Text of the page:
Major League Baseball’s fans make it very simple on their favorite teams. Win and we’ll show up.
So, thanks in many respects to rejuvenate seasons from the Toronto Blue Jays, New York Mets, Houston Astros and Chicago Cubs, MLB’s enjoying a banner year with some of its biggest markets and most loyal fan bases returning to prominence.
Yet, even with the Blue Jays, Mets, Astros, and Cubs set for triumphant returns to the postseason, along with the big-market New York Yankees and Los Angeles Dodgers contending once again, MLB hasn’t seen a very robust turnout at stadiums.
Attendance compared to last year has risen a minuscule 0.2 percent, or an increase of 162,221 spectators, according to Baseball-Reference.com.
More than 73.7 million fans, for an average of 30,366 per game, have turned out through 2,429 games between MLB’s 30 clubs, compared to nearly 73.6 million and 30,337 in 2014. The average number of fans rose by just 29 from 2014 to 2015.
And while attendance ticked up, a majority of teams experienced a drop. Seventeen out of 30 teams saw their total attendance decline this season, with the National League’s Philadelphia Phillies experiencing the biggest drop with 592,772 fewer fans coming out to Citizens Bank Park. Philadelphia’s fans can be forgiven for not showing up this season. The Phillies own the worst-record in the majors of 63-99, 27 games back of first place in the National League East.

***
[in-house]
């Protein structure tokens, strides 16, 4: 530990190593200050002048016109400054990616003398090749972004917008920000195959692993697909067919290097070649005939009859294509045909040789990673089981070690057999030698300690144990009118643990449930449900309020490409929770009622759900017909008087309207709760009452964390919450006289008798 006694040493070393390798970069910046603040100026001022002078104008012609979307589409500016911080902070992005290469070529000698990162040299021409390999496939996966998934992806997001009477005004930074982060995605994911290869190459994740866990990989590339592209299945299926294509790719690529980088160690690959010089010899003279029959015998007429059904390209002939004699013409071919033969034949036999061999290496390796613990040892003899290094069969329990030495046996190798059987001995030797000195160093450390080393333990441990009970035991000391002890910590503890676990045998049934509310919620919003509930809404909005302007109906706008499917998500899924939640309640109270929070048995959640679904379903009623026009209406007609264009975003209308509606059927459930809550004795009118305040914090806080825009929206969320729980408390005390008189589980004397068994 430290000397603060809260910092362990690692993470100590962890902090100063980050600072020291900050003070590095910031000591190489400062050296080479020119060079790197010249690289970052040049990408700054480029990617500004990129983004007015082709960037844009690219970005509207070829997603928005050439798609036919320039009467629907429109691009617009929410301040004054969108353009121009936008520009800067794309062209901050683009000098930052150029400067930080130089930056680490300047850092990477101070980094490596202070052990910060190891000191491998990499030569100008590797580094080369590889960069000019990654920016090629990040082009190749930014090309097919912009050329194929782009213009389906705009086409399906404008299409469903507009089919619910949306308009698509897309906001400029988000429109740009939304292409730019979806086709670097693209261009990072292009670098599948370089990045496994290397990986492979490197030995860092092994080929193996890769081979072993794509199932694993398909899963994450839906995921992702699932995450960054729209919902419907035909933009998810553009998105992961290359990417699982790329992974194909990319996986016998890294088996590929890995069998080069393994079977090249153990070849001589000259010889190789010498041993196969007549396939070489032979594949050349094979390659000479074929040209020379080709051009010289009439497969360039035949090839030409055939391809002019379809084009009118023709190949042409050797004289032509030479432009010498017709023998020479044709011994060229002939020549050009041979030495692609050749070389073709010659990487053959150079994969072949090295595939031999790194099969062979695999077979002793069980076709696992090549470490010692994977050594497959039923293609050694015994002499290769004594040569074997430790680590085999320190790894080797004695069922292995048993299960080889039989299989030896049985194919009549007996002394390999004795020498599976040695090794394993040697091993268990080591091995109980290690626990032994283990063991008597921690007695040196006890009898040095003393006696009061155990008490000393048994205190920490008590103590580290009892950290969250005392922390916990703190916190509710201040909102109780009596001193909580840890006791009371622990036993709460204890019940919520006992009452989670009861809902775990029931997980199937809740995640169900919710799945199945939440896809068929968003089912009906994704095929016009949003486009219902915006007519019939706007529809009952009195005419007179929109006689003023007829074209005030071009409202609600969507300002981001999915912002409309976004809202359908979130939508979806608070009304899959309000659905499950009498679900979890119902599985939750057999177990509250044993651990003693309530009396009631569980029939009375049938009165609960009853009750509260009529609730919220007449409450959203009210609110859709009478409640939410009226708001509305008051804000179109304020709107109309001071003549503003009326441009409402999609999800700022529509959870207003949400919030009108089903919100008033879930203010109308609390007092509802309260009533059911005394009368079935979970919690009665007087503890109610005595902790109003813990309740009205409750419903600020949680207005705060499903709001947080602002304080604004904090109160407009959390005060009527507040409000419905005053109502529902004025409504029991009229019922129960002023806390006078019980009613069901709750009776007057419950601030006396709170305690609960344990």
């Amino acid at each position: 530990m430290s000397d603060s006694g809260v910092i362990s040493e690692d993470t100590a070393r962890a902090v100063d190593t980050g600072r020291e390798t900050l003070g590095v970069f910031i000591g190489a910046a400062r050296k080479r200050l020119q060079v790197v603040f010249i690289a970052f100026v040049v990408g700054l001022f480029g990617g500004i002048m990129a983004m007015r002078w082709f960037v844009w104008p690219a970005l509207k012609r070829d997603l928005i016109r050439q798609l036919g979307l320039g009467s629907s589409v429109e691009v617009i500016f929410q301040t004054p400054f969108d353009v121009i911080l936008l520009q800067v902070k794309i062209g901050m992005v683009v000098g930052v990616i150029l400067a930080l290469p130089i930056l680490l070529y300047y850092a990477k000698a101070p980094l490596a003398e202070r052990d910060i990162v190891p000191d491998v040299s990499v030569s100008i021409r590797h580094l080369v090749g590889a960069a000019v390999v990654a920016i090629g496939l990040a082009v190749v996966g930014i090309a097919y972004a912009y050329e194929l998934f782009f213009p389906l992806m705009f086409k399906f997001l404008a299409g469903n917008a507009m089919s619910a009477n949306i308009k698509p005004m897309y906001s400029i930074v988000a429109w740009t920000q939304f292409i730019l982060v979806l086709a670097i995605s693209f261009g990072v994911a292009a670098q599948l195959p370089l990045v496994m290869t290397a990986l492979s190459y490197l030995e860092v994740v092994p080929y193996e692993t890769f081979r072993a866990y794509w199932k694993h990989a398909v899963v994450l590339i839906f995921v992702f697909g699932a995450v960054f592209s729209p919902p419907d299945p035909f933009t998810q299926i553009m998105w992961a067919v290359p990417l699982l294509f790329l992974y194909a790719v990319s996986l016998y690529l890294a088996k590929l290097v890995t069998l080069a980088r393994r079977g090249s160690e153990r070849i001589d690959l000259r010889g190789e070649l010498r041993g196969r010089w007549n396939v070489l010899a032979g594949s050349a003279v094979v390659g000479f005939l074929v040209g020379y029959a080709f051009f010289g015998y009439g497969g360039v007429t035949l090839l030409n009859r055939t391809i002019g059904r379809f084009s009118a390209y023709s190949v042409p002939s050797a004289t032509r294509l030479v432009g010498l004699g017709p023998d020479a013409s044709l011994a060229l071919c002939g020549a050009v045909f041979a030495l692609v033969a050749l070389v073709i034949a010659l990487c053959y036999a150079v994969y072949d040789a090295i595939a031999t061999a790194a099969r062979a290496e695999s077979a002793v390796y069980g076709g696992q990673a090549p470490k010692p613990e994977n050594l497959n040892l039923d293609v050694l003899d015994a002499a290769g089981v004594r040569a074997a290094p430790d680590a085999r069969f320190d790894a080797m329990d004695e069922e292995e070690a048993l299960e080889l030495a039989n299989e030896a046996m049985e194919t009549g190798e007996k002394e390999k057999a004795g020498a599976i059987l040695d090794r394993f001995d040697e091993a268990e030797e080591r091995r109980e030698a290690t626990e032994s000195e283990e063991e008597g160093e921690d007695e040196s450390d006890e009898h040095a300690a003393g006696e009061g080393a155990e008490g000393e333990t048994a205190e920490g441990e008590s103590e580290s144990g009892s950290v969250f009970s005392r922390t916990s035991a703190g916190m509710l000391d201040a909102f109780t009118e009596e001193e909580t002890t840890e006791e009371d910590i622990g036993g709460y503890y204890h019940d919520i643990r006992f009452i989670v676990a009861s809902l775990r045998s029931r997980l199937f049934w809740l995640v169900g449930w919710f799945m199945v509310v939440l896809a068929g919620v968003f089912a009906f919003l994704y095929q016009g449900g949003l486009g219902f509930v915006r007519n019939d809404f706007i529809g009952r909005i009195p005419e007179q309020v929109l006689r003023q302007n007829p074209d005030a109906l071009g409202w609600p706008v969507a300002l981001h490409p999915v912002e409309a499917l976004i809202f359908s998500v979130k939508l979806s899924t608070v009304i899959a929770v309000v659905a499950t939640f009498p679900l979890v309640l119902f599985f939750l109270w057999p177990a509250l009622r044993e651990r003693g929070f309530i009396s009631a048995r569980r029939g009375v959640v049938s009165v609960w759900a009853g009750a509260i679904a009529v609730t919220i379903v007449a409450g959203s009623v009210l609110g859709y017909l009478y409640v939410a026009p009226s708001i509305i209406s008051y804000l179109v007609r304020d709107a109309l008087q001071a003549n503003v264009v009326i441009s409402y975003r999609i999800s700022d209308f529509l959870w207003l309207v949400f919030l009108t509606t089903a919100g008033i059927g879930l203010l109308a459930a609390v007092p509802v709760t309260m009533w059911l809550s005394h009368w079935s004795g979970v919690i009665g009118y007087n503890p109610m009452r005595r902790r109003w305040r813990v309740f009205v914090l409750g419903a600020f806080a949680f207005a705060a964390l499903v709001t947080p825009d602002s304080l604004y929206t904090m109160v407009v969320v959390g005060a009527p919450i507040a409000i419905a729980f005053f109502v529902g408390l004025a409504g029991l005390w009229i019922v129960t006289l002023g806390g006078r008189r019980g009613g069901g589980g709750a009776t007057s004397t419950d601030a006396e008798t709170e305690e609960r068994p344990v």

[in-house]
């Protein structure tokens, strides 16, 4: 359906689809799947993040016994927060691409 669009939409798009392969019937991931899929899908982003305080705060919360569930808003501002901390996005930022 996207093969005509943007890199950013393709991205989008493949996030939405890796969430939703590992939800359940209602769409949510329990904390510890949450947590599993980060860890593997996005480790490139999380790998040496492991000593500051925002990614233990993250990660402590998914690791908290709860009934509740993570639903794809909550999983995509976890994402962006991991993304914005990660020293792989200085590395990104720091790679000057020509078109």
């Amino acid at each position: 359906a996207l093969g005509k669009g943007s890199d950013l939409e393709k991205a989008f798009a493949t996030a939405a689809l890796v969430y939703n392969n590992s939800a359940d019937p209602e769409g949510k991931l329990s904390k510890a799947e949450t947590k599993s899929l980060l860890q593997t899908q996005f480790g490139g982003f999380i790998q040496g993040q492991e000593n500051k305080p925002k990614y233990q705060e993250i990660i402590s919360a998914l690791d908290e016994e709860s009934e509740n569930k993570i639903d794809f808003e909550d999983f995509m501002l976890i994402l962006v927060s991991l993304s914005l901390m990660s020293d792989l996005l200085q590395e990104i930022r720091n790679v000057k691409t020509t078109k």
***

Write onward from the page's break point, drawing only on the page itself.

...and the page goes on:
In contrast, and due in large part to their first division crown in nine seasons, the Mets have hosted 420,945 more fans this season, a 19.5 percent increase compared to a squad that finished 79-83 a year ago.
The Cubs, who finished 17 games back in last place in the NL Central last season, completed a turnaround and fans rewarded the club by churning the turnstiles. Clinching a playoff berth for the first time since 2008, Chicago welcomed 307,699 more fans to Wrigley Field, up 11.6 percent from last season.
The Kansas City Royals, Toronto and Houston experienced the largest jumps in attendance, with both clubs hauling in more than 400,000 fans this season. Hoping to repeat as American League champions, the Royals saw 752,067 more fans pour into Kauffman Stadium, a massive 38.4 percent increase from last season's magical run to the World Series.
Fielding the best offense in baseball, the Blue Jays already wrapped up the AL East and made the postseason for the first time since 1993, when they last won the World Series. They've hosted 2,794,891 this season, 419,366 more than 2014 for a 17.6 percent jump.
The Astros were a laughingstock around the league, posting a losing record in seven of the last eight seasons, but reached the postseason in the deep AL West. Houston saw 401,756 more spectators this season, and experienced the second-largest bump from 1.7 million fans to 2.1 million, a striking 22.9 percent climb.
The year-over-year overall uptick clearly isn’t dramatic across the board, but for MLB it is a positive sign after last year’s nose dive in attendance. Back in 2013, more than 74 million fans attended games, the sixth-highest total in league history, but the league then experienced a 3.15 million decline, or 4.2 percent, in 2014.
All told, five teams drew more than 3 million fans this season, with the Los Angeles Dodgers leading the majors for the third straight year with 3.7 million. The St. Louis Cardinals, San Francisco Giants, and New York Yankees round out the 3-million club, while the Los Angeles Angels squeaked in at 3.01 million.